Jesus says, “Beware that no one leads you astray.” (Mark 13:5) Haven’t we indeed been lead astray by our retributive system of justice? Punishment is equated with revenge and revenge only multiplies anger and violence. These times look like the end time. We have “kingdoms rising against kingdoms,” (Mark 13:8) such as we might see in gang wars.  Violence is creating a vortex that drags our children into the criminal justice system, and any attempt to climb out only gets swallowed up as a tenuous earth cracks beneath them.

Ah, but these might in fact be “the beginning of the birth pangs”. (Mark 13:8) As we see that retributive justice does not work, we will begin the change. Jesus’ sense of justice asks us to respond to evil with love. God’s love for us in Christ Jesus extends grace to all; even those we do not think can be loved. Grace is unearned forgiveness and unearned generosity of spirit. Restorative justice allows a place for grace. To discover how grace operates in the justice system might just bring about the change and transformation needed. As we come to realize the old ways no longer work, as we tear down the old institutions, we allow for grace to enter in. Grace naturally focuses on the future and how things can be changed for the better, both for the victim and for the offender and the community.

Followers of Jesus do not need to fear such a time when all will be thrown down, or wonder what it all means. What might at first appear to be foreboding and anxiety provoking is now transformed into hopefulness and anticipation. We can face the troubles and anxieties of this age because we know that this is not the final state of things. We have reason to be excited that the salvation of the world draws near, and that we too can join with Christ in bringing in a time when the walls of our prisons will be cast down, and our prisoners set free. I thank God that the day is coming when Jesus will make all things new, all things right, all things just, all things infused with grace.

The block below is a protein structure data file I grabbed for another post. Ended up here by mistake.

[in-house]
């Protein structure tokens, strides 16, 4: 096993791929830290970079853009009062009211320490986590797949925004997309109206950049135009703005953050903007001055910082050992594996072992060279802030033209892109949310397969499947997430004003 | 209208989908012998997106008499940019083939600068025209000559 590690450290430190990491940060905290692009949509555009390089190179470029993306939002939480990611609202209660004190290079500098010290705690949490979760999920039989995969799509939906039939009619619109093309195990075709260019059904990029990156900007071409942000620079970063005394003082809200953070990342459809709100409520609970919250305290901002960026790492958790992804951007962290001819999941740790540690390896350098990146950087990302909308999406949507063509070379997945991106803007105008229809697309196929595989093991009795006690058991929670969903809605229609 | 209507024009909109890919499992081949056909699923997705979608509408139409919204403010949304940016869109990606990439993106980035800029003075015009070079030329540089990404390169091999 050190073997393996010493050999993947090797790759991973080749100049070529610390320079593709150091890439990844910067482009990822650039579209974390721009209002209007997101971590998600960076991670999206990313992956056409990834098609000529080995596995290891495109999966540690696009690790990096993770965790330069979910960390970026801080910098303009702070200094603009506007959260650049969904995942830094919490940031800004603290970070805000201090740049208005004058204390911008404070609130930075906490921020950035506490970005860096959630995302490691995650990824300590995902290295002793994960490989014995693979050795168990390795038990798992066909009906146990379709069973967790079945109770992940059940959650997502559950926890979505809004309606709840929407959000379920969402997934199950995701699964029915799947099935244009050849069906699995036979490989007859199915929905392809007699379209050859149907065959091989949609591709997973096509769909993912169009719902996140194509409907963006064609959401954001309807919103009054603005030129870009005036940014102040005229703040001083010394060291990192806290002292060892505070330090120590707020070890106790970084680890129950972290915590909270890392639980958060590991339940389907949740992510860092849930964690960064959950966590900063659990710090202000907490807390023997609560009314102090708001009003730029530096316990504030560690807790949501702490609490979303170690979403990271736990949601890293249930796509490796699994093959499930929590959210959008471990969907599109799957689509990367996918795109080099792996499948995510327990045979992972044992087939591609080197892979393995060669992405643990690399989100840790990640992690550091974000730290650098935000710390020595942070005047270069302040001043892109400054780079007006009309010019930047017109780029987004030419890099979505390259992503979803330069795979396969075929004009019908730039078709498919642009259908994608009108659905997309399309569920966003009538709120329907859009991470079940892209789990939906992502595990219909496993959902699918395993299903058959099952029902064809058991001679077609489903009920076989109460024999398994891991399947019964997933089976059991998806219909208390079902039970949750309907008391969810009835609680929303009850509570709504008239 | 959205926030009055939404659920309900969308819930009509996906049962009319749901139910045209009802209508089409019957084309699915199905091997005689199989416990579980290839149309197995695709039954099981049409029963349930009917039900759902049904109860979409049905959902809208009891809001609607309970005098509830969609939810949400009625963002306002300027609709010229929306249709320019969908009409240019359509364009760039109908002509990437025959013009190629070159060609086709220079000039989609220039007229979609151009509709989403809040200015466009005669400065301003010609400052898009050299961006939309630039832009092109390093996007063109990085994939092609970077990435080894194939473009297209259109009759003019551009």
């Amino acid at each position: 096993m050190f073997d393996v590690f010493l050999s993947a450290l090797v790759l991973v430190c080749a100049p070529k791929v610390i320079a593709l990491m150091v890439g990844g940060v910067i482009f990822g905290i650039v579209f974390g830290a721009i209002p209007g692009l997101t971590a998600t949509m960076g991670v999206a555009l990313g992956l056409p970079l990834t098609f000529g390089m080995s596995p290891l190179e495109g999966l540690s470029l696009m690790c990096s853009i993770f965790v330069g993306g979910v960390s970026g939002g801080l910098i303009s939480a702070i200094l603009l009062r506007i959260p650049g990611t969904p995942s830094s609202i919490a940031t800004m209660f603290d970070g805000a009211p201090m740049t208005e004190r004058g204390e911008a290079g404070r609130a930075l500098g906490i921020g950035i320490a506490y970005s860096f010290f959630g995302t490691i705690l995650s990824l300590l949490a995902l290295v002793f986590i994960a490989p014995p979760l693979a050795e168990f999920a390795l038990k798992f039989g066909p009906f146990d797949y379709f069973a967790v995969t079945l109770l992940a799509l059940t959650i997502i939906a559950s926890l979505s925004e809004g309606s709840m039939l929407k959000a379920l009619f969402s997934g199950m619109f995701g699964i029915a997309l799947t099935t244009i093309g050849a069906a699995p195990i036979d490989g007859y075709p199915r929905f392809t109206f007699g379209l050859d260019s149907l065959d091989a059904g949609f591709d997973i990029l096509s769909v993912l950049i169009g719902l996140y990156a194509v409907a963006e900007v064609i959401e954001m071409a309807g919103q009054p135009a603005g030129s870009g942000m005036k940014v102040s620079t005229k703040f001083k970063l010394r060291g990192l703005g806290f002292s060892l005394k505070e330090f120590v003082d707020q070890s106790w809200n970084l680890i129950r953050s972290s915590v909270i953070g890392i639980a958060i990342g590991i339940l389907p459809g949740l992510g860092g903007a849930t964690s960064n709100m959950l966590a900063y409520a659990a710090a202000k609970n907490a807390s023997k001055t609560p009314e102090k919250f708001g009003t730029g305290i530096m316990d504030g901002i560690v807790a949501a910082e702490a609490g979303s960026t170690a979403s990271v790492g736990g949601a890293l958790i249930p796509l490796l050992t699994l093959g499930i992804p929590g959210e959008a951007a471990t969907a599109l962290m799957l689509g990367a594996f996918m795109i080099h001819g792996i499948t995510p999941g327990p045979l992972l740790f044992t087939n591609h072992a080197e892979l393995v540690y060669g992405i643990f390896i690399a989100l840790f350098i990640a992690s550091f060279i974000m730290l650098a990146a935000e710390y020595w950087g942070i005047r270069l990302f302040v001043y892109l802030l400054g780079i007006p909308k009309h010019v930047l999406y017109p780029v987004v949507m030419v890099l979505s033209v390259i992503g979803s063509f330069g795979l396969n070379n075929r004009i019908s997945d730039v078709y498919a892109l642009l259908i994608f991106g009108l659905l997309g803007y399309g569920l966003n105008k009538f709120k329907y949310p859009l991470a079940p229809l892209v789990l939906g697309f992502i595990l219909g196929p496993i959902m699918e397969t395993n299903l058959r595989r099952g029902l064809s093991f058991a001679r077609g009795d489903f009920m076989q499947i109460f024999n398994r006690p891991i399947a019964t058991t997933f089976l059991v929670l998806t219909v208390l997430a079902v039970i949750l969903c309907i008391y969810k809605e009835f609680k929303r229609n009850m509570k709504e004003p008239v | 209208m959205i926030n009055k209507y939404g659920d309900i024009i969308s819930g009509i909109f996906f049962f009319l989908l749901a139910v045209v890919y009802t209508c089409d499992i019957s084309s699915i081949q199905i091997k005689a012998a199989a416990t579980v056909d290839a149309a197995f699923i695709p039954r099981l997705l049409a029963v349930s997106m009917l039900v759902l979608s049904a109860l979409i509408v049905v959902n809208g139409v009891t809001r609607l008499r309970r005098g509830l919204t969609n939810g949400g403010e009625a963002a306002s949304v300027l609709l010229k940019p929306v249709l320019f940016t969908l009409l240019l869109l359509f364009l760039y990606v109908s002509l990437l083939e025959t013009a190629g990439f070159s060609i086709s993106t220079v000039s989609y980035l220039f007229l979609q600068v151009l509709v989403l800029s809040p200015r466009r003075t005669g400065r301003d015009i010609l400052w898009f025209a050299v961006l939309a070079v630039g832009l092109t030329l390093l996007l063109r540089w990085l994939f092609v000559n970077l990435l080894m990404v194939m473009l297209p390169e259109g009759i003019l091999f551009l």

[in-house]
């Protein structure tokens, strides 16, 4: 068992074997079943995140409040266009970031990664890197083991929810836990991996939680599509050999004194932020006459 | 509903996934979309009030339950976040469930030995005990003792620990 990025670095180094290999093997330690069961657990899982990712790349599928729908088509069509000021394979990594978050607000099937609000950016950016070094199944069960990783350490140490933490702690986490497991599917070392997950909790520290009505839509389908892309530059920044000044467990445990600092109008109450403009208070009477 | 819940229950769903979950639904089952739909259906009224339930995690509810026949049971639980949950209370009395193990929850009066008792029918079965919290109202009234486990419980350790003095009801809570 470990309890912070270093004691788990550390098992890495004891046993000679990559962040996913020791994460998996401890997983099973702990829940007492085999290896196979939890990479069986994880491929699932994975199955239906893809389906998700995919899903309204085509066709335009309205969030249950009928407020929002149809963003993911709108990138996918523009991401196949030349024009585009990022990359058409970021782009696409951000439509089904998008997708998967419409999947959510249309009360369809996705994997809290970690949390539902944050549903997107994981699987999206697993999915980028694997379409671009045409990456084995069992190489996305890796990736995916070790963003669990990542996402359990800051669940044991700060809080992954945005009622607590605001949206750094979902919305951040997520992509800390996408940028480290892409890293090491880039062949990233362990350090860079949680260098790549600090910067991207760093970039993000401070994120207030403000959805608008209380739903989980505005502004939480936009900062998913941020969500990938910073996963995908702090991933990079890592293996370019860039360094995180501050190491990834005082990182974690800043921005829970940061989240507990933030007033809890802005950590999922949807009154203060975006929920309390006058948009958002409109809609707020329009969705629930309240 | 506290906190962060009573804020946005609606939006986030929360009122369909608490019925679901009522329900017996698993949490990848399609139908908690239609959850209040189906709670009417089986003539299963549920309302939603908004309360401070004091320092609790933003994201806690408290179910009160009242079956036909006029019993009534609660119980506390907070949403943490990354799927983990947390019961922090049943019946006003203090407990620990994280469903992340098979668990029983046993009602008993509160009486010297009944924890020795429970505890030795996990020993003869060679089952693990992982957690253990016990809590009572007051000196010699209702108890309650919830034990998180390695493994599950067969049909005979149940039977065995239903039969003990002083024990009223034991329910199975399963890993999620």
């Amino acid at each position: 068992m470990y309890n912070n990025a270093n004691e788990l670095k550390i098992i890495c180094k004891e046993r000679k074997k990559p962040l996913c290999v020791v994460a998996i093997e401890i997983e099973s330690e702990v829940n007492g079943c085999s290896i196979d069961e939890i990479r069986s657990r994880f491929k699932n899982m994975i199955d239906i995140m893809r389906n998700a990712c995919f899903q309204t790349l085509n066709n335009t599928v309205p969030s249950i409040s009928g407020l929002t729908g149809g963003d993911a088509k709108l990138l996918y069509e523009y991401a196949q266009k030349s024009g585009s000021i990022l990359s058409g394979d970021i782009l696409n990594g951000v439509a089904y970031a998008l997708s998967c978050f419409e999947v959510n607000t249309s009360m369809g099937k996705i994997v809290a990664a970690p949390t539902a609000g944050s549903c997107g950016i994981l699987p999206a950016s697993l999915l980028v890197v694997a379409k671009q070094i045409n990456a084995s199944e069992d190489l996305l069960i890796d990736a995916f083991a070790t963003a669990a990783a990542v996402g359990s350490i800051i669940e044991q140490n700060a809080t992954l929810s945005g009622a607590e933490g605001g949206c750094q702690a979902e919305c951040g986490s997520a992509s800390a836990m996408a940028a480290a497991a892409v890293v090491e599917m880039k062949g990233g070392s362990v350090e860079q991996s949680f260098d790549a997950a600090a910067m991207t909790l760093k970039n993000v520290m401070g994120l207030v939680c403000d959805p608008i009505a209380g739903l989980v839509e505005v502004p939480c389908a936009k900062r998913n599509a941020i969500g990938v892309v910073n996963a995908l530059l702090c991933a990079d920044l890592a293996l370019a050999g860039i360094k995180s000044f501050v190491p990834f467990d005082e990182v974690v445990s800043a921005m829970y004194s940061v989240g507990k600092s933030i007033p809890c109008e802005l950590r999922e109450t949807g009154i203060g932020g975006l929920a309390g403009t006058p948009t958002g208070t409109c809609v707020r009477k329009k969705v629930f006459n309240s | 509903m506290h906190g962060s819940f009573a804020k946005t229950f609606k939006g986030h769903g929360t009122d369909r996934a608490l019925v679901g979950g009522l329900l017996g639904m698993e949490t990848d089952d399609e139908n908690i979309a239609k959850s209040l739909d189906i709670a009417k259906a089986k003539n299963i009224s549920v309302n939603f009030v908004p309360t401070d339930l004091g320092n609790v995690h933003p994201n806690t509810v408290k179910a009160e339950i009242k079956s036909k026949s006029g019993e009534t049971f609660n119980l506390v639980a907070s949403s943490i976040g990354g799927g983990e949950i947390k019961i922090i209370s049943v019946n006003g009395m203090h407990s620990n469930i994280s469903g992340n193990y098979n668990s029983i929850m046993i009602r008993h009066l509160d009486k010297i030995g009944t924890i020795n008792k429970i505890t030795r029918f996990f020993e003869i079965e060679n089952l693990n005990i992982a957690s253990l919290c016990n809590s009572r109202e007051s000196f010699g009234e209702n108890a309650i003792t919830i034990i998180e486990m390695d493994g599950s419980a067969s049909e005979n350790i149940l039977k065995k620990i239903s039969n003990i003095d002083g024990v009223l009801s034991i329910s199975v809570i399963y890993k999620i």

This is very good news.

 

The Rev. Pamela Brownlow Bakal is Rector of Grace Church in Nutley, NJ and President of Prison Ministry, Diocese of Newark.

Mark 13:1-8 (NRSV)

As he came out of the temple, one of his disciples said to him, “Look, Teacher, what large stones and what large buildings!” [2] Then Jesus asked him, “Do you see these great buildings? Not one stone will be left here upon another; all will be thrown down.”

[3] When he was sitting on the Mount of Olives opposite the temple, Peter, James, John, and Andrew asked him privately, [4] “Tell us, when will this be, and what will be the sign that all these things are about to be accomplished?” [5] Then Jesus began to say to them, “Beware that no one leads you astray. [6] Many will come in my name and say, ‘I am he!’ and they will lead many astray. [7] When you hear of wars and rumors of wars, do not be alarmed; this must take place, but the end is still to come. [8] For nation will rise against nation, and kingdom against kingdom; there will be earthquakes in various places; there will be famines. This is but the beginning of the birth pangs.

You Tube Music Video: Johnny Cash, Folsom Prison Blues

Risk: social justice

December 26, 2009 Posted by | Bible, Christianity, community, culture, faith, family, prisons, social justice | , , , , , | Leave a comment